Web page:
To encourage payments in Bitcoin, Benjamin went further and leveraged two other very French traditions – the “apéro” and exquisite liquors.

The Drinking

Each first Wednesday of the month, French cities test their alarm system. In Lyon, this also signals the Bicoin-only apéro at Bouchon Comptoir Brunet.

Much more than a simple pre-dinner drink, as its name would suggest, the apéro (short for aperitif) is an important part of life in France. The combination of a leisurely afternoon, snacks, and wine (or beer) makes for a great opportunity to gather with friends and remake the world.

By imposing an apéro paid only in Bitcon, Café Brunet witnessed an impressive influx of… the city’s bitcoiners. However, while offering the community a space to get together and spend their bitcoin was a valuable contribution, Benjamin sensed he was still falling one step short of providing a concrete incentive for Bitcoin adoption.

This is when he came up with a new way of introducing Bitcoin to newcomers, and a very French way at that: the one that involves mountains, monks, and a centuries-old recipe of herbal digestive.

Connoisseurs might have already deduced it was the Chartreuse – a fine herbal spirit distilled by the Carhusian monks in the Chartreuse mountains of southeastern France. The formula for this digestif aged with 130 herbs and flowers is a well-guarded secret, and authentic Chartreuse is a rare drink to find.

In fact, it is becoming even rarer now. Despite a great demand from the world’s best bars and restaurants (particularly in the U.S.), the monks have recently decided to reduce their production to “maintain their spiritual health”. After all, distilling Chartreuse was never about business; it focused on preserving the knowledge and the heritage of the monastery, generating just enough money to sustain it, allowing monks to do their main job – pray and contemplate.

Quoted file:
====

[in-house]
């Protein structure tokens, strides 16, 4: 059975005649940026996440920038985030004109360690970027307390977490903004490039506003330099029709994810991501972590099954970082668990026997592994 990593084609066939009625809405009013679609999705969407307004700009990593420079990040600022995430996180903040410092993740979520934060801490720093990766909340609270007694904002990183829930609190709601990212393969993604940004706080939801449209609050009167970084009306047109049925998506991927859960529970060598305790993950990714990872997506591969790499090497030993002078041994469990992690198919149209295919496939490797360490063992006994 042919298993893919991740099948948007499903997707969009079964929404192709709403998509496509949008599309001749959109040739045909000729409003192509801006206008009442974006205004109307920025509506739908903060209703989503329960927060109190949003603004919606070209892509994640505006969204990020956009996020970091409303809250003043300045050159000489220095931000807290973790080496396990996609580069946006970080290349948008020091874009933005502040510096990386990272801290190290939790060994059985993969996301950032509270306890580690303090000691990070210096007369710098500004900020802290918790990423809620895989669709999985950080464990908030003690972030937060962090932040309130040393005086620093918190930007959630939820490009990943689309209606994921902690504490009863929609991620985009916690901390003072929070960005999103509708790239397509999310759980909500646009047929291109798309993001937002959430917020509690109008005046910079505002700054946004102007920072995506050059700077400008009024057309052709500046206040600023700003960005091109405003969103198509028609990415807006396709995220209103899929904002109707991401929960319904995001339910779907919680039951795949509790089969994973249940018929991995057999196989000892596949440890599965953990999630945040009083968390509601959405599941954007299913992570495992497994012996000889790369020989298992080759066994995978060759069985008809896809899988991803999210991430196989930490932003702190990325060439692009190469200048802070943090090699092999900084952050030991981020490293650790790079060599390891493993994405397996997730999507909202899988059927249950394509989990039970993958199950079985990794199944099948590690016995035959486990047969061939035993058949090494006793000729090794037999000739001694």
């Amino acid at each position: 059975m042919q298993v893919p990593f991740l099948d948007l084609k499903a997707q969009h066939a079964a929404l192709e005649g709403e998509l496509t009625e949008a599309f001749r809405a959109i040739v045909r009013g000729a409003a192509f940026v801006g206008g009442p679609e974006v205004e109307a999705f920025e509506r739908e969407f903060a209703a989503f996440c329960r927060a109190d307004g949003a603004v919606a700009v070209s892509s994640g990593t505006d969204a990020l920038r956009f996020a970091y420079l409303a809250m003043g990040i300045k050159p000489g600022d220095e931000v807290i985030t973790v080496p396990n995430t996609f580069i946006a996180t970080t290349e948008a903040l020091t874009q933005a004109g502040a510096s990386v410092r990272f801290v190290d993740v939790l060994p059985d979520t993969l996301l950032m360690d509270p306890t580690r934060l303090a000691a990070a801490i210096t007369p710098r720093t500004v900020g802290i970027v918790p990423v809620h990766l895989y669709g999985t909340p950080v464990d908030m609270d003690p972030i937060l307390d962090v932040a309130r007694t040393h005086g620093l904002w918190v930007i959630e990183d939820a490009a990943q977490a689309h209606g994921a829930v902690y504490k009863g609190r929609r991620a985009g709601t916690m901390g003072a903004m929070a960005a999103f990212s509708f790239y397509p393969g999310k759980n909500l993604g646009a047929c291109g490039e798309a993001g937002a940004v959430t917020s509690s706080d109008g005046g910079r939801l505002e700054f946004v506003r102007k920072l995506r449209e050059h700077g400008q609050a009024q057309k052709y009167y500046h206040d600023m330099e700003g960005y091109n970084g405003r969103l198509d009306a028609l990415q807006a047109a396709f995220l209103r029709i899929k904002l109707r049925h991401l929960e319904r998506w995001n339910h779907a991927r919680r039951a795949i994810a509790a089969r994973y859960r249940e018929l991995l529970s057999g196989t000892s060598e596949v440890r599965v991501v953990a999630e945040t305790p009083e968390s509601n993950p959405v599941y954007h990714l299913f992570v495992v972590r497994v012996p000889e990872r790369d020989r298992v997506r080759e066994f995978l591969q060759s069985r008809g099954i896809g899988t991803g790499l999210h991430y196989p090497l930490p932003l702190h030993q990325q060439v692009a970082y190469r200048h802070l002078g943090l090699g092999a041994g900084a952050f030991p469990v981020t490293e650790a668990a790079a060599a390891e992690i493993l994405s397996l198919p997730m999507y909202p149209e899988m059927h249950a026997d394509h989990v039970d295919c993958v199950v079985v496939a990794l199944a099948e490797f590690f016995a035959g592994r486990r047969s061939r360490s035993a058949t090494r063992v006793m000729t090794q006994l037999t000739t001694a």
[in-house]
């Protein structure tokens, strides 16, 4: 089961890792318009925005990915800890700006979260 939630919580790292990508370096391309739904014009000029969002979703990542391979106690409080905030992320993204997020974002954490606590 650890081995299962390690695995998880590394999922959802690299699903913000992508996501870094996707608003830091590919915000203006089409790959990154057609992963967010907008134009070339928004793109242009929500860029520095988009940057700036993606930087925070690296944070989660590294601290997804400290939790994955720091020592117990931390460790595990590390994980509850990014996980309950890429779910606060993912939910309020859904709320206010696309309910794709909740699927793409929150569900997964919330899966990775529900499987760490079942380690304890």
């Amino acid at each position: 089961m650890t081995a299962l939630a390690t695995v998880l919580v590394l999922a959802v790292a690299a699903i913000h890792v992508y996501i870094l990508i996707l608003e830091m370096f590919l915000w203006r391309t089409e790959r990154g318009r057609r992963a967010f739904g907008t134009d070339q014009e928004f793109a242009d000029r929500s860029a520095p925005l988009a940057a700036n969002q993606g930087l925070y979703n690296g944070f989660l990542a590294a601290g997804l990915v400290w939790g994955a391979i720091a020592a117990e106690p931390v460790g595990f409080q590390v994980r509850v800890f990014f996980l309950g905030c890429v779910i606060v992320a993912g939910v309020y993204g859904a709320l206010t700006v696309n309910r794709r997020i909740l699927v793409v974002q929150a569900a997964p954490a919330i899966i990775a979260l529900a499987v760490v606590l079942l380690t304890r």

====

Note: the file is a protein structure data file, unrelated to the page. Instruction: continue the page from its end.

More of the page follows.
The monks are selling their liquor mainly to those who have been buying it in the past, never exceeding prior quantities. This makes the list of Chartreuse resellers extremely small, and as it happens, Bouchon Comptoir Brunet is on it.

The restaurant receives a fixed number of Chartreuse bottles every year, including the very rare Reine de Liqueurs, the Queen of Liqueur. This is what Benjamin decided to leverage.

Now, those who wish to taste the unmatched Reine des Liqueurs, must procure themselves some sats first. This coveted and rare liquor is used as a means of promoting payments with equally coveted and rare money – Bitcoin. Admittedly, there’s a certain elegance to this approach.

As any currency, Bitcoin needs to be used, and the work that is done by Benjamin and people like him all over the world to encourage Bitcoin payments is extremely important. Even more so, when this work is supported by the power of traditions, honoring the legacies of the generations of Lyonnaise cooks and Chartreuse monks.

In hindsight, Benjamin could not have made a better choice for promoting Bitcoin than becoming a restaurateur. 

This is a guest post by Marie Poteriaieva. Opinions expressed are entirely their own and do not necessarily reflect those of BTC Inc or Bitcoin Magazine.